Germany spends 11.3 percent of the German economic output on health. More than almost any other industrialized country. But despite the high expenditure, the result leaves much to be desired.
Source: N24/Isabelle Bhuiyan
– The Swiss (12.4 percent) and the USA (17.2 percent) spend more than Germany with 11.3 percent of GDP. – However, the data also show that many surgeries, doctor's appointments and pills do not automatically ensure better health.
Germany has one of the most expensive healthcare systems in the world. But it's not worth its high price. This is the damning summary of an international comparison by the Organization for Economic Cooperation and Development (OECD). German patients are sicker than people elsewhere despite high spending on doctors, hospitals and medicines, have lower life expectancy, and there are more preventable hospital deaths here than in other rich countries.
"Germany has high health spending, but the results of the health care system are only average," says Michael Muller, health policy analyst at the OECD. "The German health care system should make better use of the extensive resources it has at its disposal."
In fact, Germany spends more on health than almost any other industrialized country, as the latest edition of the OECD study "Health at a Glance" shows: 11.3 percent of Germany's economic output is spent on hospitals, doctors' offices and pharmacies. This proportion is only higher in Switzerland and especially in the USA.
And spending is rising sharply: According to the German Federal Statistical Office, the cost of inpatient treatment in hospitals rose by 4.3 percent last year to around 87.8 billion euros – more than twice as fast as the economy as a whole.
Most blood prere lowering drugs
The large amount of money finances a healthcare system that is among the best in the world, at least in terms of supply and availability: Only in Japan, Korea and Russia are there more hospital beds per inhabitant, only in Austria are more people treated as inpatients in clinics, only in Switzerland are more artificial hip joints inserted, in no country in the world are more antihypertensive drugs prescribed, and only in four other countries do more diabetes medications cross the pharmacy counter.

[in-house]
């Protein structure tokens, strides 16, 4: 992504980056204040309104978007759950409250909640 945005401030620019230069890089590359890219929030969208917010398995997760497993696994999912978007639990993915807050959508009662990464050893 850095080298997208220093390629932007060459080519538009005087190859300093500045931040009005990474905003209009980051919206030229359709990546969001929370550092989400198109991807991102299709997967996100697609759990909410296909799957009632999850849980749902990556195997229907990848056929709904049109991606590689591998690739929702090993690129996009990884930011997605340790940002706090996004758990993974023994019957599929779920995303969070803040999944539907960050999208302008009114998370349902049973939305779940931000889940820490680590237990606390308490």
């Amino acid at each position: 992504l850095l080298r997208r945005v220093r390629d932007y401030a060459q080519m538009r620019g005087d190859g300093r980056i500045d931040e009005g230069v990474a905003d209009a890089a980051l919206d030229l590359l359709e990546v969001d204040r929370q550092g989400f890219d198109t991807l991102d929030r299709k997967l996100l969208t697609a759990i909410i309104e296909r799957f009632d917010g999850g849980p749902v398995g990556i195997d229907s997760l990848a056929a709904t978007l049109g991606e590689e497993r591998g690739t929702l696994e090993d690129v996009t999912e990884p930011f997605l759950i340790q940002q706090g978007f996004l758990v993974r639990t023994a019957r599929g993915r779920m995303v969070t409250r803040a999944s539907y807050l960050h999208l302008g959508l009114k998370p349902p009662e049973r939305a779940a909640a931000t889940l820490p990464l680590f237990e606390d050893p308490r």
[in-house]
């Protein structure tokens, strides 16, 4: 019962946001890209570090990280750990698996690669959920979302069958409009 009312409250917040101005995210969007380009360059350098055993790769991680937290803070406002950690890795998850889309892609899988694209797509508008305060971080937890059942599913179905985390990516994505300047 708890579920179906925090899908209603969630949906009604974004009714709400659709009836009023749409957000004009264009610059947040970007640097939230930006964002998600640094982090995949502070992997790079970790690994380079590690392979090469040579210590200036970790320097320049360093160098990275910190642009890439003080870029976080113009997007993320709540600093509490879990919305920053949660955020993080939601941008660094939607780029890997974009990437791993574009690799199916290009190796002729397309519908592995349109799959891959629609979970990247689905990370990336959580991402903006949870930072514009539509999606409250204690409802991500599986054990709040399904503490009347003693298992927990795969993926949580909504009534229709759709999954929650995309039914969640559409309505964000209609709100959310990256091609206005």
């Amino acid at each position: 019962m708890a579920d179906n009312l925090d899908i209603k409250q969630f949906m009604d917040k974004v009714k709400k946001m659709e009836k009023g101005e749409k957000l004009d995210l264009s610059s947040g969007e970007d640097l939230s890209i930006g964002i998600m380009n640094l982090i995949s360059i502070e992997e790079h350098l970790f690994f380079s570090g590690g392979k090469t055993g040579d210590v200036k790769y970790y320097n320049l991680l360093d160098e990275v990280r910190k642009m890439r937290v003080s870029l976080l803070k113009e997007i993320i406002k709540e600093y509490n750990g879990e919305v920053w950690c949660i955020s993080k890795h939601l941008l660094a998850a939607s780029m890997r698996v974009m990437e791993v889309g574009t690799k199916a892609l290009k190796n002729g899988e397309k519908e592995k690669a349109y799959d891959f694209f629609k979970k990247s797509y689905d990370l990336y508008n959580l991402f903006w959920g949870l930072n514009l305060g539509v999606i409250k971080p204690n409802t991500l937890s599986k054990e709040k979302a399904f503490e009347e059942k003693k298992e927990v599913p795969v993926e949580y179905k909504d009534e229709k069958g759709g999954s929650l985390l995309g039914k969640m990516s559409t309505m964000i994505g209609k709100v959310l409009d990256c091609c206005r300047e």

However, OECD data also show that lots of surgeries, doctor's appointments and pills don't automatically make people healthier. According to the report, the system here delivers only mediocre results despite the high spending: Life expectancy, for example, is only average compared with other industrialized countries.
It is lower than in Germany only in Eastern Europe, Asia, Africa and South America. In fact, countries such as Slovenia, Portugal and South Korea, where life expectancy 50 years ago was far below that of Germany, have long since overtaken us.
One of the reasons for this is probably that Germans are actually a pretty unhealthy people: More fat and obese people live in this country than in other industrialized nations, there are more smokers, and Germans drink more alcohol than other nations.
A decisive factor, however, is apparently also a healthcare system that is not worth the money: This is shown above all by the evaluation of treatment results in this country. If one considers for example those of women, who are ill with cancer of the breast, then in Germany a particularly high portion of the patients dies of the illness: From 100.000 women, 29 die in this country; in Spain, the figure is only 21, which is a third less; in South Korea, the figure is only eight.
Poor chances of survival
Germany also performs poorly when it comes to survival chances after a heart attack. Of all patients hospitalized for heart attacks in 2015, just under eight percent died in Germany within a month of discharge. While this figure has improved since 2010, it is still above the average for all industrialized countries.
In Norway, for example, the proportion was only half as high, while in Denmark, Australia and Sweden it was around four percent. High expenses obviously do not help if the money is spent in the wrong place.